Today’s little vase was prompted by a the sight of the tiny blue flower shown below left, a handful of which were left from bulbs planted in the blue & white border some years ago. I am not absolutely sure what they are as the label has long since disappeared. Less than 10cm tall with very spindly stems and minimal leaves they don’t fit the description of scilla, but I am sure someone can remind me what they are…
The welcome shot of blue set me looking for other blue signs, with a touch of white for contrast, and my search found a self-seeded pulmonaria and P Sissinghurst White, that useful comrey ‘Hidcote Blue’ that has been covered in flowers for over a month and as always a haven for any passing bee, the first muscari (contained in a pot to reduce over-exuberance), the first few flowers and variegated foliage of Brunnera ‘Jack Frost’ and some Viola ‘Cool Wave Frost’ grown from seed. Oh, and a stem of Leucojum aestivum ‘Gravetye Giant’, cut very short to match the lack of height of the others.
The short stems demanded a shallow vase so this little blue and white bowl was chosen from various random blue and white bits of mismatched china displayed on a plate shelf in the downstairs spare bedroom. The stems were gently pushed into a pin holder and the space around this filled with moss before the water was added. Rejecting the speckled blue and white and gold lapis lazuli crystals originally intended as a prop, the bowl was placed on china plate and positioned on a piece of white fabric and photographed outside.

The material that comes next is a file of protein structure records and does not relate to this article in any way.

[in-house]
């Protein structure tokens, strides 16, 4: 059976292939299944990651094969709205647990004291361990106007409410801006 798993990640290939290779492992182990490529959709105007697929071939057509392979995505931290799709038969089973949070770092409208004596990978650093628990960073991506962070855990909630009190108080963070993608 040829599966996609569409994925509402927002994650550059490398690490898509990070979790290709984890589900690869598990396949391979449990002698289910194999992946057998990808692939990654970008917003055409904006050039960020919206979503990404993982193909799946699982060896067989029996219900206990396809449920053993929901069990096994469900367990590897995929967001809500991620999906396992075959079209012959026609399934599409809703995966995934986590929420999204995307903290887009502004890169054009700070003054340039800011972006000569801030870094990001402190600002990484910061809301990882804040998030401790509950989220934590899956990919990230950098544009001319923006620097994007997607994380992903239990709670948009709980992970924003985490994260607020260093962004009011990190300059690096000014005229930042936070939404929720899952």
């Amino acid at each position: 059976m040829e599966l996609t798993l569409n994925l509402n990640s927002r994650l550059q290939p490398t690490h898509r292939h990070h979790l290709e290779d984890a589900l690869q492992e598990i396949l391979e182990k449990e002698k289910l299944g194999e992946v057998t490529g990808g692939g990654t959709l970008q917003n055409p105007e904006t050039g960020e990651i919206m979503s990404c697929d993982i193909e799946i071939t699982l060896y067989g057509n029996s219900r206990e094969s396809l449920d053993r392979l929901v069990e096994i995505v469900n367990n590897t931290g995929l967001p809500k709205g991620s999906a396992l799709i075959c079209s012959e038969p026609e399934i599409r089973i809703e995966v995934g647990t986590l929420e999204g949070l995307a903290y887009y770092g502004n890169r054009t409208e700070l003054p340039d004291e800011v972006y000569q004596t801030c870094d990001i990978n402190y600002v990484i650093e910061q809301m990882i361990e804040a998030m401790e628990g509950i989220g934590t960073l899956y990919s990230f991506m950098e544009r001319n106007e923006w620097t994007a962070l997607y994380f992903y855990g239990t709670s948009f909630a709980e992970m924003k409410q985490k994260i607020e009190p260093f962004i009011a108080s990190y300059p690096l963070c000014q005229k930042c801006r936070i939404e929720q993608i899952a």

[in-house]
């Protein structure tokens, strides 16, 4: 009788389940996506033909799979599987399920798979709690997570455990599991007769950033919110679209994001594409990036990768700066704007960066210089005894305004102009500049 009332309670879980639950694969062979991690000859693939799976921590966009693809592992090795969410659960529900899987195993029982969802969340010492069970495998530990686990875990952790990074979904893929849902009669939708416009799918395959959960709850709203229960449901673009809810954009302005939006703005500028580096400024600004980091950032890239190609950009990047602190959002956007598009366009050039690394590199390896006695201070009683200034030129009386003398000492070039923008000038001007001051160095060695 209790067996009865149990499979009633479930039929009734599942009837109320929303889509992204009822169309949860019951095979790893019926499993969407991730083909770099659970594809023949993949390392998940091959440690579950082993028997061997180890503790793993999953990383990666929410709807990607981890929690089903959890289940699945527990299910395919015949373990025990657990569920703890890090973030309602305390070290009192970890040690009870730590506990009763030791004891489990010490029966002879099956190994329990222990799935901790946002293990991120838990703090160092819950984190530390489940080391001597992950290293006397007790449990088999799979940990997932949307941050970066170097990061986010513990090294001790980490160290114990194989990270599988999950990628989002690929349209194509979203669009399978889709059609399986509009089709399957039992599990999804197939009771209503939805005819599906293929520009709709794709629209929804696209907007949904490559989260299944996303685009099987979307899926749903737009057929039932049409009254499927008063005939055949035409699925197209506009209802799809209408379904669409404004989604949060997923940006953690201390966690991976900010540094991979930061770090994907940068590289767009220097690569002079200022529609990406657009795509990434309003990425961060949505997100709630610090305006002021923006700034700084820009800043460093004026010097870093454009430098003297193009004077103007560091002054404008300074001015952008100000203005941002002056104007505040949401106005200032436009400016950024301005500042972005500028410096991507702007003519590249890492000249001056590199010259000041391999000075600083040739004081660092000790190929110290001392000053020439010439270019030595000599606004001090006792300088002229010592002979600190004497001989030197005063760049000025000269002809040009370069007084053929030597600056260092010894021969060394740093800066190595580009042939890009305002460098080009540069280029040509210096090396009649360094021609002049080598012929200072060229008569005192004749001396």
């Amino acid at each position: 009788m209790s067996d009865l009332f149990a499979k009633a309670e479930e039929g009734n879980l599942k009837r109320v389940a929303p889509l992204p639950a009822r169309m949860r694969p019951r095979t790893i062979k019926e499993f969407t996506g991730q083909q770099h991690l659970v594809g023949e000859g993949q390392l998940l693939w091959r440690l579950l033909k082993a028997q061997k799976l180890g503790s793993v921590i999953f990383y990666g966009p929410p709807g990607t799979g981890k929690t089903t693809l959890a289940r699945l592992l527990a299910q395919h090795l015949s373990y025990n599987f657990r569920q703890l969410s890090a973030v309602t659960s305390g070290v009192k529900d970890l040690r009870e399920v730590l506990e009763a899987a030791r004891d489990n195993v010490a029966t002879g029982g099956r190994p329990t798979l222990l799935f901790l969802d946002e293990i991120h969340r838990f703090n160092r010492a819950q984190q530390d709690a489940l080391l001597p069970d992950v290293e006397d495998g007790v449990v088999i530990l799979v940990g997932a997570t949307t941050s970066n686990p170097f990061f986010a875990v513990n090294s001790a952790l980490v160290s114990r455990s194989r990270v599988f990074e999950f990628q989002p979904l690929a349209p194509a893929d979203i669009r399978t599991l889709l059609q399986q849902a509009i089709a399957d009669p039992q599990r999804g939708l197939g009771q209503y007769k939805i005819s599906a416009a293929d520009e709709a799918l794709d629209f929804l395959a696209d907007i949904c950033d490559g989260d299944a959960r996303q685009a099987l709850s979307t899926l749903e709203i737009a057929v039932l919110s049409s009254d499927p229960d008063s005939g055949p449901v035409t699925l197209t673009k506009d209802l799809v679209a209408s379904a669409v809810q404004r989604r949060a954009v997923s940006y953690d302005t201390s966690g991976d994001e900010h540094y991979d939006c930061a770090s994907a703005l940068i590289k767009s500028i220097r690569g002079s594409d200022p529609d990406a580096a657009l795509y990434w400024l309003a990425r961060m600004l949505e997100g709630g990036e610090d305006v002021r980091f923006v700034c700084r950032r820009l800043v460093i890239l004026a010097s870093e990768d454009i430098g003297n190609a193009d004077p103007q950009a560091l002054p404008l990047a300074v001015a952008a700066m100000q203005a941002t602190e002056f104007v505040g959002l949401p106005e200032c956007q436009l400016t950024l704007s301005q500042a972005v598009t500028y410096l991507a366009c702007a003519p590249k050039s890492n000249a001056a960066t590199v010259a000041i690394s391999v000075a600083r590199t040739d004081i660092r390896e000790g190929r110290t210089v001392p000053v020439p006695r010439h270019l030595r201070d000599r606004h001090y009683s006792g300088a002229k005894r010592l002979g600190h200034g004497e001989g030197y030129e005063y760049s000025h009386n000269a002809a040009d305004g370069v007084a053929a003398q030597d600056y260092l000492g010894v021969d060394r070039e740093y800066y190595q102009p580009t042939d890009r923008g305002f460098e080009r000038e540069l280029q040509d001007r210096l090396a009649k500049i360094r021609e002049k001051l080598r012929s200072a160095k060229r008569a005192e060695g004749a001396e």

I fondly remember a blue and white vase on a Monday last year, one of my favourites (which, on checking, contained similar material), and I am pleased with the end result of this one too, despite minimal material and minimal preparation – but then most of my Monday vases fit into that category and explain why this weekly activity continues to bring so much pleasure. Today’s vase joins last week’s which, without the tulips, is still going strong – the tulips didn’t ever full open, but stood up tall and straight and elegant for 5 or 6 days before the petals began to shrivel although the aquilegia leaves and Sweet William continue to look good.